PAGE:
This, more than anything, concerns me about the response from professedly religious readers of the books. There seems to be little to no discernment on the issue of unhealthy submission in women. I’m left wondering how these readers can stand blind to the misogynistic issues readily perceived by thoughtful secular women.
The Odd Phenomenon of Religious Readers
The first I read anything related to BDSM, it had cropped up as a potential intersecting influence in the No Greater Joy child abuse travesties of 2010-2011 (see WhyNotTrainAChild.com for a wide variety of online commentary and resources). It showed up under the moniker of “Christian Domestic Discipline,” a mentally sick practice of wife-dominance outlined on several websites and merely a hop, skip and jump by the hyperlinks to the BDSM community.
The attitudes sported by BDSM roleplaying (“I need him to control me and I feel righter when I submit”) are in fact taught and caught in a very serious sense in the hyper-patriarchal movement, and also–so I am given to understand by other reviewers–in the Pearls’ marriage literature. In some communities, they are a matter of religious requirement as much as or more than sexual lifestyle preference.
Does that seem right to you?
This leaves me to question how much and how often the doctrines of complementarianism are shifted off their biblical basis and used to justify Victorianism, misogyny, and outright abuse.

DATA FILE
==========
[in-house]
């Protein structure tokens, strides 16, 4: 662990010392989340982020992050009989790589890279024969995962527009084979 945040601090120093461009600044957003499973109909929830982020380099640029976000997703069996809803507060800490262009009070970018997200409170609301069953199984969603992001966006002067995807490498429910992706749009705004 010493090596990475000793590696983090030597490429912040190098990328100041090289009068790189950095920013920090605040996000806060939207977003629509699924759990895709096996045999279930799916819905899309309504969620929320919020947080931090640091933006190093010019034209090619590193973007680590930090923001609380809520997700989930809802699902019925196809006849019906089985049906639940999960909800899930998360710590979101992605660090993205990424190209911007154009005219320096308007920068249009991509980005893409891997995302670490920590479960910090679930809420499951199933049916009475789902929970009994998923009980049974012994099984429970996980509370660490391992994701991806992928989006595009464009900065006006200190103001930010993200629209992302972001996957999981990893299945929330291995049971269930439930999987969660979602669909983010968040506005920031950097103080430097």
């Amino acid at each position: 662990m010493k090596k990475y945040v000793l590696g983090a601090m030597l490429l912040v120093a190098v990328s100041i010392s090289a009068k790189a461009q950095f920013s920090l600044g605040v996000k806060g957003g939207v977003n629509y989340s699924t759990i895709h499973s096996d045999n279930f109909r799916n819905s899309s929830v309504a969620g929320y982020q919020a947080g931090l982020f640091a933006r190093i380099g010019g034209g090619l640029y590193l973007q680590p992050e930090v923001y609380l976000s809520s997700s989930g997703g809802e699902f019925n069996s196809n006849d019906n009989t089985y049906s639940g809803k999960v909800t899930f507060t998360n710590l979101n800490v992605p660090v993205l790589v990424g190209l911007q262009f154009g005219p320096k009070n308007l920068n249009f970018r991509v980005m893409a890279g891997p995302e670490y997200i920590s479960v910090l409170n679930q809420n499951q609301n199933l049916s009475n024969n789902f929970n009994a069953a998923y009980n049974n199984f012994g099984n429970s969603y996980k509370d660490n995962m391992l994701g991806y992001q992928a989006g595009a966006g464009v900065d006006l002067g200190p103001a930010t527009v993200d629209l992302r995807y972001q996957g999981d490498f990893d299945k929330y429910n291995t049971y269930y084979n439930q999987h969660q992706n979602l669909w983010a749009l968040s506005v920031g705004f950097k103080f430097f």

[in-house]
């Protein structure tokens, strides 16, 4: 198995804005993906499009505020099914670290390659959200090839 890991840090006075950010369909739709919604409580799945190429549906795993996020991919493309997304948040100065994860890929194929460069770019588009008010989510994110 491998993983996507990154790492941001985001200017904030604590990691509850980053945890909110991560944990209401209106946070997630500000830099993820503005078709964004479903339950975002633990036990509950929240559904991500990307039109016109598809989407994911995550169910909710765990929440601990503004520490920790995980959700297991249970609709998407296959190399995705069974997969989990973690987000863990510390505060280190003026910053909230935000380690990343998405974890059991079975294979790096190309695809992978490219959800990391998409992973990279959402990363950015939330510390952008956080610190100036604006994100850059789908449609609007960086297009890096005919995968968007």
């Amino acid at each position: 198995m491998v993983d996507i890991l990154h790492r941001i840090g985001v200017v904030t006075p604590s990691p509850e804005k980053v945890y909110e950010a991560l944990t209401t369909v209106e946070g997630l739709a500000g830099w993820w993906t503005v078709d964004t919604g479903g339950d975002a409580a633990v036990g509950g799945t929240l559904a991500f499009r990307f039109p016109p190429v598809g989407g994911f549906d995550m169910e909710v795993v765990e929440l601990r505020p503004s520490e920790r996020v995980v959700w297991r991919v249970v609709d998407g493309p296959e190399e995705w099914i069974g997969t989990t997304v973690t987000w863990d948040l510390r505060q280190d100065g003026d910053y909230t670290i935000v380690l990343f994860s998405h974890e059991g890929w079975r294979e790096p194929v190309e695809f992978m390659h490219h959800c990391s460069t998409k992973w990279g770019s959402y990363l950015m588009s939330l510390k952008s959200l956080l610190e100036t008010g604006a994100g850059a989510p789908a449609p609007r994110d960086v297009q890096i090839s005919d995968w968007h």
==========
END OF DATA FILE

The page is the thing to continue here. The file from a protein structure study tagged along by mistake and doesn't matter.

Karen at ThatMom has some insight on that.
An Untrustworthy Failure of Understanding
What drives us to participate in the betrayal of fellow womankind’s human worth for the sake of our gratuitous titillation? What drives us to vicariously betray ourselves in this way? How did we get to here:
And just as they did not see fit to acknowledge God any longer, God gave them over to a depraved mind, to do those things which are not proper…without understanding, untrustworthy, unloving, unmerciful; and although they know the ordinance of God, that those who practice such things are worthy of death, they not only do the same, but also give hearty approval to those who practice them.
Therefore you have no excuse, everyone of you who passes judgment, for in that which you judge another, you condemn yourself; for you who judge practice the same things. (Rom. 1:28-2:1)
Has the faith community so badly dropped the ball in discipling women on their God-given dignity and value? Or have we simply dropped the ball on discipleship as a lifestyle practice?
Older women likewise are to be reverent in their behavior, not malicious gossips nor enslaved to much wine, teaching what is good, so that they may encourage the young women… (Titus 2:3-4a)
More than any opinion–yours, mine or the mom next door’s–I believe we have an opportunity and responsibility to make a careful examination of the discussion generated by this topic, and re-ask these questions about how we in the Christian faith communicate and advocate human sanctity to women.